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  • Stephen Arnold

Understanding How to Measure Improvement The Start to Better Golf



While I have dabbled in writing articles in the past, this year I am going to be writing weekly content for the subscribers of my website. I want to focus on different aspects of the game, how to improve, and highlight some keys that I have found useful with students and in my own game. I hope you find the content helpful and always feel free to email me any time with questions. Improvement in golf is one of the most challenging things to measure. I believe it is what drives students the craziest and the frustration it causes is what prevents long term improvement where it matters, on the scorecard.

The most common way golfers judge progress is by their handicap and whether it is going up or down. It is incredibly important to remember that your handicap is only measuring your BEST 10 out of 20 rounds. If a player has 10 rounds of 70 and 10 rounds of 90 their handicap is going to be quite low. It would be an incredible improvement to limit the 10 rounds that didn’t count to 75, however, it would not affect their handicap. One of the ways I ask students to measure progress is to track their “throw-out” rounds. Improving your bad round is a great marker of improvement for any player, even if it isn’t showing up in your handicap.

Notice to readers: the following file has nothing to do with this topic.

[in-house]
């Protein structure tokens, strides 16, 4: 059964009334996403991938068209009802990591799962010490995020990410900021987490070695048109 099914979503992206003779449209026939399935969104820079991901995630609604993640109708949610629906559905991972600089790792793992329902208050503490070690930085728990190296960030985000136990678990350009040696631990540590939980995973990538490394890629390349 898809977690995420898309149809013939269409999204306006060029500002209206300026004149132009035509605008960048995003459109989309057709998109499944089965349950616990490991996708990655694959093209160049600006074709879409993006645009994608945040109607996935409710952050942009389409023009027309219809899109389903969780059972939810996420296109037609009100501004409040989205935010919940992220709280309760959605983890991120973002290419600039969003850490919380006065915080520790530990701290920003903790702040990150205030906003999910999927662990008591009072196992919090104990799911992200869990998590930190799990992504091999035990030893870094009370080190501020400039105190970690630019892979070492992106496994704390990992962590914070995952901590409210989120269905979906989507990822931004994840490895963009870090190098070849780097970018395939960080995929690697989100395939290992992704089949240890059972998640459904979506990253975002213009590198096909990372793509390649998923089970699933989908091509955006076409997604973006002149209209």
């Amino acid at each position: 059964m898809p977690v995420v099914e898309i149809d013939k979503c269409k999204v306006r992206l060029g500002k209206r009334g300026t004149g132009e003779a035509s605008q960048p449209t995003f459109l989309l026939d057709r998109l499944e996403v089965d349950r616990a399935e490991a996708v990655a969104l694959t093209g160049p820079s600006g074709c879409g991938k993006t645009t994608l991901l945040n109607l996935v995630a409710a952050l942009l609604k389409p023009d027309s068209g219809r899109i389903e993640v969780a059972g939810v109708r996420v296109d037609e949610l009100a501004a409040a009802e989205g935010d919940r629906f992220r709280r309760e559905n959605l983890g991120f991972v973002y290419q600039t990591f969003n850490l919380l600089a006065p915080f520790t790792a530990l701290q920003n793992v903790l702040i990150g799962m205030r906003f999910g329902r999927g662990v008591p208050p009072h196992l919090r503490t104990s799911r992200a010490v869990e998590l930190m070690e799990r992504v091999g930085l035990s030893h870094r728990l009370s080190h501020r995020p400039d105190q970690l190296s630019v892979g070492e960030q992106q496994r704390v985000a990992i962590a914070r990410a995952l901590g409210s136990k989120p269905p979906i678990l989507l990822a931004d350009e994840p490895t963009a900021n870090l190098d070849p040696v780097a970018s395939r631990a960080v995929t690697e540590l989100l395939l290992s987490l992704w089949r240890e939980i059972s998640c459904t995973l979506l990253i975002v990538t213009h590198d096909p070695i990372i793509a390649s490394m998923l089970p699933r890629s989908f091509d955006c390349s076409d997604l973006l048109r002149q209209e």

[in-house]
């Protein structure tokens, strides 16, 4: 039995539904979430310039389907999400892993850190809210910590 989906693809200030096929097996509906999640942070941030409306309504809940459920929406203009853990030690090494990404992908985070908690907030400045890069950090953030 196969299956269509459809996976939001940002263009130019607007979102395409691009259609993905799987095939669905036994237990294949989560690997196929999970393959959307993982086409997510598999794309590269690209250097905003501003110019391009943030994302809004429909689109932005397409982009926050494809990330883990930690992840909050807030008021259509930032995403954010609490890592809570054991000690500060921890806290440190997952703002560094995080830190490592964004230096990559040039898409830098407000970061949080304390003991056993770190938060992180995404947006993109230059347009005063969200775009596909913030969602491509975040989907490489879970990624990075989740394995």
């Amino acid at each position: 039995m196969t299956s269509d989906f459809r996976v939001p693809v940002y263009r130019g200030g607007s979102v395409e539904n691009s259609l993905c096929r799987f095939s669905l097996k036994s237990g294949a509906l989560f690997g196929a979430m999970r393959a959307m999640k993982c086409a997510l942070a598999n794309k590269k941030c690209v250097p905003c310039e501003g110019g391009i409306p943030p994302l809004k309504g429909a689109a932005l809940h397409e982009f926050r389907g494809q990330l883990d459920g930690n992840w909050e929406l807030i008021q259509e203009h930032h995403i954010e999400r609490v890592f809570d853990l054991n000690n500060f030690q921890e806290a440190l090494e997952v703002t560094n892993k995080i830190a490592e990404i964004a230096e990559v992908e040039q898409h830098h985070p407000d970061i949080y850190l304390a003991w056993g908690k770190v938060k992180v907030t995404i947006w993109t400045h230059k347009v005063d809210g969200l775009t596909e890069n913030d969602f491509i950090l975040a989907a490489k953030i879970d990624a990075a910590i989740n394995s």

When starting a program with a new student, the first thing I do is a complete assessment of where their game is currently. Some great questions you can ask yourself if you’re looking to improve this year are: how many penalty shots am I averaging per round, how many chances do I have to hit the green in regulation out of 18 holes, what percentage of the time do I chip it on the green if I miss the green in regulation and how many 3 putts am I averaging per round. Are there major differences between these questions on the good and bad rounds?

By asking these questions you can start to get a clear picture of where you can trim the most “fat” from your game. To me, the first thing that should be focused on in improvement is “trimming the fat.” Pick the lowest hanging fruit that will save you the most strokes and focus on that aspect to start. This will help create a practice plan and you will have data to compare it against to measure improvement. For anyone like me who has tried to lose a few pounds, the first thing to do is cut out the junk food and pay attention to what the scale is telling you. As long as it’s going in the right direction, no matter the pace, you’re doing good work.

Improvement is a process that takes time, and as I work on my own game, I can understand the frustrations that come with that. If you can find ways to measure and track the little gains along the way it will be much easier to keep working and keep getting better.

Next week I’ll focus on how to evaluate your game in more detail and ways to measure what you’re working on both on the course and in practice.

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